The World In Stamps

A journey in a stamps collection

Constantine, the City of Hanging Bridges: Algeria before 1830

Constantine, known as “the City of Hanging Bridges,” is a historic city and the capital of the east of Algeria. It is located 431 km east of the capital Algiers, in the center of a fertile region at the crossroads of important paths. It is surrounded by the many cities such as  Sétif, Batna, Tébessa, Jijel,  Skikda and Annaba.  

Constantine is one of the world’s oldest cities. It is situated on a plateau at an elevation 640 metres (2,100 ft) above sea level. The city is framed by a deep ravine and has a dramatic appearance. The city is very picturesque with a number of bridges over Rhumel River and a viaduct crossing the ravine. The ravine is crossed by seven bridges, including Sidi M’Cid bridge. Since 2010, a cable car line with a total length of 2.3 km crosses the gorges of the Rhumel wadi. It connects the eastern and western parts of the city in eight minutes.

Constantine has a rich and diverse history, making it a popular tourist destination.


Constantine, the City of Bridges, before 1830
Stamp representing Constantine, the City of Hanging Bridges, before 1830.

The Phoenicians established the city and gave it the name Sewa (royal city). During the 3rd century B.C. the city was under the rule  of Gala (or Gaia) king of the Massylii tribes, of eastern Numidia and ally of the Carthaginian Republic. During the second Punic War, Syphax, the king of the Masaesyli tribe of west Numidia conquered the city. He then he made it his capital, under the new name of Cirta. Many famous berber kings ruled the city during the roman era, including Massinissa (238 – 148 B.C.) and Jugurtha (168-104 B.C.).

The city was completely destroyed in 311 AD . After rebuilding Cirta in 313 AD, the Romans named it “Colonia Constantiniana” or “Constantina”, in honor of Constantine the Great

The Islamic Era

The city of Constantine became part of the area known to the Islamic world as Ifriqiya after the early Islamic conquests in the eighth century. Under the early islamic rule the city enjoyed a certain level of independence until the ninth century. Then the city entered into the custody of the Zirid dynasty, then the Hammadid dynasty, the owners of Qal’at Bani Hammad and Bejaia. It became an important center for Islamic learning in the 10th century.

Since the thirteenth century, the city passed into the possession of the Hafsid state in Tunisia, and it remained in their hands until the entry of the Ottoman Turks.  In 1568 AD, the Dey Muhammad Salih Rais led a campaign against the city, and he was able to seize it without a fight.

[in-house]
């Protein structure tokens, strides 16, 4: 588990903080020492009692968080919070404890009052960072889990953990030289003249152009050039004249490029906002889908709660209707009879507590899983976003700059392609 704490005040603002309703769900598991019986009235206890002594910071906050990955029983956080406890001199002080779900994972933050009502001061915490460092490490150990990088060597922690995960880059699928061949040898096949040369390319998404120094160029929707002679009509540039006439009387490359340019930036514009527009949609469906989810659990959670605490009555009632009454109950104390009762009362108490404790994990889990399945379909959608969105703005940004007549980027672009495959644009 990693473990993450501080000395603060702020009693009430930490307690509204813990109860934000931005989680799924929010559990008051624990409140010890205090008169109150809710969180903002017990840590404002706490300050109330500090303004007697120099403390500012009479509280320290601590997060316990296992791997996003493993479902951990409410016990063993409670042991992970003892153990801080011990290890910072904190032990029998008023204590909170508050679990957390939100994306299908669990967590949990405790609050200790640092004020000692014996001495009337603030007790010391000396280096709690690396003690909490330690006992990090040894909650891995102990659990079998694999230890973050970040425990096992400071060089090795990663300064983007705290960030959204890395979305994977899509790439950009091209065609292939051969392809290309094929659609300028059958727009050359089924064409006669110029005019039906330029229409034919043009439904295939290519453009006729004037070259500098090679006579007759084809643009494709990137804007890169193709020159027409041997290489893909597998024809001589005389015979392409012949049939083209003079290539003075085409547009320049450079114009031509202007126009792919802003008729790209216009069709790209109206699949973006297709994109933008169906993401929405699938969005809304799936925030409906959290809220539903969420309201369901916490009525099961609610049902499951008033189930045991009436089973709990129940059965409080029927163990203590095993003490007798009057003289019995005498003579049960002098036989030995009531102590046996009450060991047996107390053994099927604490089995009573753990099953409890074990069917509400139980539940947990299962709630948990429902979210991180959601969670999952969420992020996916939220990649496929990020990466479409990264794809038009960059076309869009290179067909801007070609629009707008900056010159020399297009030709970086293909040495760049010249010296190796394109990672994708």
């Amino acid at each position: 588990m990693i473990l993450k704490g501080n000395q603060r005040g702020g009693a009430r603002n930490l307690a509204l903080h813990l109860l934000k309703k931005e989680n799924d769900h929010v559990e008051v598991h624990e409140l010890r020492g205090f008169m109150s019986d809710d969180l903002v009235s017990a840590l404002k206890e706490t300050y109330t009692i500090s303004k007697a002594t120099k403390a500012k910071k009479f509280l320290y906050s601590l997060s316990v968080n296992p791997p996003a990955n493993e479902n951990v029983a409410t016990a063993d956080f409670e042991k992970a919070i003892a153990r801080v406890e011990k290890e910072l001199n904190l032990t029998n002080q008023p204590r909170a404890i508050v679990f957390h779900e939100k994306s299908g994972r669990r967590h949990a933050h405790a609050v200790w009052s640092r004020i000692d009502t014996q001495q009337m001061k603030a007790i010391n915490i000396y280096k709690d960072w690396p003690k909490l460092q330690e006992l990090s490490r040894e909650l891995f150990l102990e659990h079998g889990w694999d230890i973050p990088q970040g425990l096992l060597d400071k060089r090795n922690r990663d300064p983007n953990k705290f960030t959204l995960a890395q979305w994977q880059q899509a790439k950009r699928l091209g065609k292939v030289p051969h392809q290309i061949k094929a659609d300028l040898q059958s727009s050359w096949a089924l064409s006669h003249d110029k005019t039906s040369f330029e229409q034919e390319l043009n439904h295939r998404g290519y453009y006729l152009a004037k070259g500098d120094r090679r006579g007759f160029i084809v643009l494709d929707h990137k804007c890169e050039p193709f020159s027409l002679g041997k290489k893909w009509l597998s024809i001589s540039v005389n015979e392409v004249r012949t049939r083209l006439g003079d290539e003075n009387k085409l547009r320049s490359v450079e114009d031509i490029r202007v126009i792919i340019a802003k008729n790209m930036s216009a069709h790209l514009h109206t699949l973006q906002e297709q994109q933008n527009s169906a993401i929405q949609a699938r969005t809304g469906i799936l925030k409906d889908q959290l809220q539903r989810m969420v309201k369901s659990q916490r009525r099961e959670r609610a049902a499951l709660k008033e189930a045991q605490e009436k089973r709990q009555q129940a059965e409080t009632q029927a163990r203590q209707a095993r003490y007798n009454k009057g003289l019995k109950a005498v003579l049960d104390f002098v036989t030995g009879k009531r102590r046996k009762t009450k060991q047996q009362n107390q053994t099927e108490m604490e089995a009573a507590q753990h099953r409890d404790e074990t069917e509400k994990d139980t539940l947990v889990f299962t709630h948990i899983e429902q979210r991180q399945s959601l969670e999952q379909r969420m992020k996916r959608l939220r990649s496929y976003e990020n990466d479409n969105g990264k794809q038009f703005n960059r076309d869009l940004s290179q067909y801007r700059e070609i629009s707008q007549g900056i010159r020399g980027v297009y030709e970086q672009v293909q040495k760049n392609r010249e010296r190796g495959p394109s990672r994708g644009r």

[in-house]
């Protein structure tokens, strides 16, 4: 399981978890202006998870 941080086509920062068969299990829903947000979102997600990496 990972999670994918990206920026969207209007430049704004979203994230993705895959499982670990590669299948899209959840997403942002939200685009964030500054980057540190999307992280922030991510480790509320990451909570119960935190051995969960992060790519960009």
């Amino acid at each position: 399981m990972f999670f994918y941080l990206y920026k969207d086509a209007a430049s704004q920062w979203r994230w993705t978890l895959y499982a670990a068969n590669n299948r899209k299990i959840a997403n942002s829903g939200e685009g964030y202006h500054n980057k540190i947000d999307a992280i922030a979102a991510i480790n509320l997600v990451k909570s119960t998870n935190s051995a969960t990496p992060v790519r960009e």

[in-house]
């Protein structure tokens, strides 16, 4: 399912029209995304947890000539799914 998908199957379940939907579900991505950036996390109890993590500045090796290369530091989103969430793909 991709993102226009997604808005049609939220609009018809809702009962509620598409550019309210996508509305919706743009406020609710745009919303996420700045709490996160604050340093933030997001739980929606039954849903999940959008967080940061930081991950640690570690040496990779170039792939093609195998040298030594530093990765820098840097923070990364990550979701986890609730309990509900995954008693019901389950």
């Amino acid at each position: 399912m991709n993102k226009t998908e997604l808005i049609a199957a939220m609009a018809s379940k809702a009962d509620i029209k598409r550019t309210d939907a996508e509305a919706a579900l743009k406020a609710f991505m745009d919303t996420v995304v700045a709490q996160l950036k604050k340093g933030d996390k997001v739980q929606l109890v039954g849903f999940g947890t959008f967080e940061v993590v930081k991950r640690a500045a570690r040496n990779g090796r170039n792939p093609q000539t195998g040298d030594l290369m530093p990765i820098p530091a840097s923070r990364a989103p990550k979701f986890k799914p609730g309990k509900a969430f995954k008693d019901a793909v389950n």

Modern Times

When France invaded Algeria in 1830, Ahmed Bey ben Mohamed Sherif, also known as Ahmed Bey or Hadj Ahmed Bey was the Bey (Governor) of Constantine, in the Regency of Algiers. He organized a fierce resistance in the Constantine and its area. The city resisted several attacks by the French armies before falling in 1837 after an intense siege. The Bey retreated into the Aurès Mountains from where he continued to resist with some loyal tribes until 1848. After its occupation, the city and its region took part in many uprisings against the occupation until the outbreak of the modern Algerian revolution in 1954.

Today, Constantine is a bustling city with a population of over 450,000 people. It is the railhead of a prosperous and diverse agricultural area, and a centre of the grain trade and has flour mills. In addition the city has a tractor factory, and industries producing textiles, wool, linen and leather goods.

The capital of eastern Algeria is known for its cultural heritage, including its architecture, music, and cuisine. The city is home to several universities and is an important center for education and research. In 2015, the city was declared the Capital of Arab Culture.

Major Monuments

Constantine is home to several important historical and cultural monuments. The most famous of these is the Casbah, a fortified hilltop citadel that dates back to the 10th century. The Casbah is home to several important landmarks, including the Palace of Ahmed Bey, which was built in the 19th century and is now a museum.

Gardens of Palace of Ahmed Bey
Old painting showing a gallery in the Palace of Ahmed Bey

Another important landmark in the city is the Suspension Bridge, which was built in 1912 and spans the Rhumel River. The bridge is an important symbol of the city and is a popular destination for tourists.

The Tiddis Roman Ruins are another important historical site in Constantine. The ruins date back to the Roman period and include several well-preserved structures, including a theater, a basilica, and a market.


Constantine is a city with a rich and diverse history that is reflected in its architecture, music, and cuisine. It is a popular tourist destination that is known for its cultural heritage and historical monuments. The city is a testament to the resilience of the people of Algeria and their enduring commitment to preserving their cultural heritage.

Catalog reference: Yvert & Tellier 804

Leave a Reply

Your email address will not be published. Required fields are marked *

Verified by MonsterInsights